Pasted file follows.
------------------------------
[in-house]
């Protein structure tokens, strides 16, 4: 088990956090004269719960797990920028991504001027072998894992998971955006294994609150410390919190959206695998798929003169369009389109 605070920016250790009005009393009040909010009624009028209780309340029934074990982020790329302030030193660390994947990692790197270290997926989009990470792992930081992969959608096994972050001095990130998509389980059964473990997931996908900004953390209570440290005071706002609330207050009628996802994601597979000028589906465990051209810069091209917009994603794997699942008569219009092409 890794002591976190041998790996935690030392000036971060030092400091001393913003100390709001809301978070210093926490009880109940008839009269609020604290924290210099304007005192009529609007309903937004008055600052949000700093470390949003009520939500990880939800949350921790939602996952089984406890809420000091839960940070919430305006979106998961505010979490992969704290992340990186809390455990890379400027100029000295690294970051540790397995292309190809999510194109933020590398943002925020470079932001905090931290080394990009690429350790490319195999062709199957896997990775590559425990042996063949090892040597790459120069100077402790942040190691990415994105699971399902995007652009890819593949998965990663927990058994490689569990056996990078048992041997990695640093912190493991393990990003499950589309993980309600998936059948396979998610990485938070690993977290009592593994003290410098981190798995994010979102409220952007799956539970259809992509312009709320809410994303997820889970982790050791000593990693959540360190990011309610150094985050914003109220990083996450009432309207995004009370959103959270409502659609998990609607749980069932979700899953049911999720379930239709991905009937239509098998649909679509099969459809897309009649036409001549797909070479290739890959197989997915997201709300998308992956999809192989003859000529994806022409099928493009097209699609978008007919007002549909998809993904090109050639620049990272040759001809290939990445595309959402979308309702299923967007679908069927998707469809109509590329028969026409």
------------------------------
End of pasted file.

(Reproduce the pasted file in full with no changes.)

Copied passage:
[in-house]
């Protein structure tokens, strides 16, 4: 088990956090004269719960797990920028991504001027072998894992998971955006294994609150410390919190959206695998798929003169369009389109 605070920016250790009005009393009040909010009624009028209780309340029934074990982020790329302030030193660390994947990692790197270290997926989009990470792992930081992969959608096994972050001095990130998509389980059964473990997931996908900004953390209570440290005071706002609330207050009628996802994601597979000028589906465990051209810069091209917009994603794997699942008569219009092409 890794002591976190041998790996935690030392000036971060030092400091001393913003100390709001809301978070210093926490009880109940008839009269609020604290924290210099304007005192009529609007309903937004008055600052949000700093470390949003009520939500990880939800949350921790939602996952089984406890809420000091839960940070919430305006979106998961505010979490992969704290992340990186809390455990890379400027100029000295690294970051540790397995292309190809999510194109933020590398943002925020470079932001905090931290080394990009690429350790490319195999062709199957896997990775590559425990042996063949090892040597790459120069100077402790942040190691990415994105699971399902995007652009890819593949998965990663927990058994490689569990056996990078048992041997990695640093912190493991393990990003499950589309993980309600998936059948396979998610990485938070690993977290009592593994003290410098981190798995994010979102409220952007799956539970259809992509312009709320809410994303997820889970982790050791000593990693959540360190990011309610150094985050914003109220990083996450009432309207995004009370959103959270409502659609998990609607749980069932979700899953049911999720379930239709991905009937239509098998649909679509099969459809897309009649036409001549797909070479290739890959197989997915997201709300998308992956999809192989003859000529994806022409099928493009097209699609978008007919007002549909998809993904090109050639620049990272040759001809290939990445595309959402979308309702299923967007679908069927998707469809109509590329028969026409």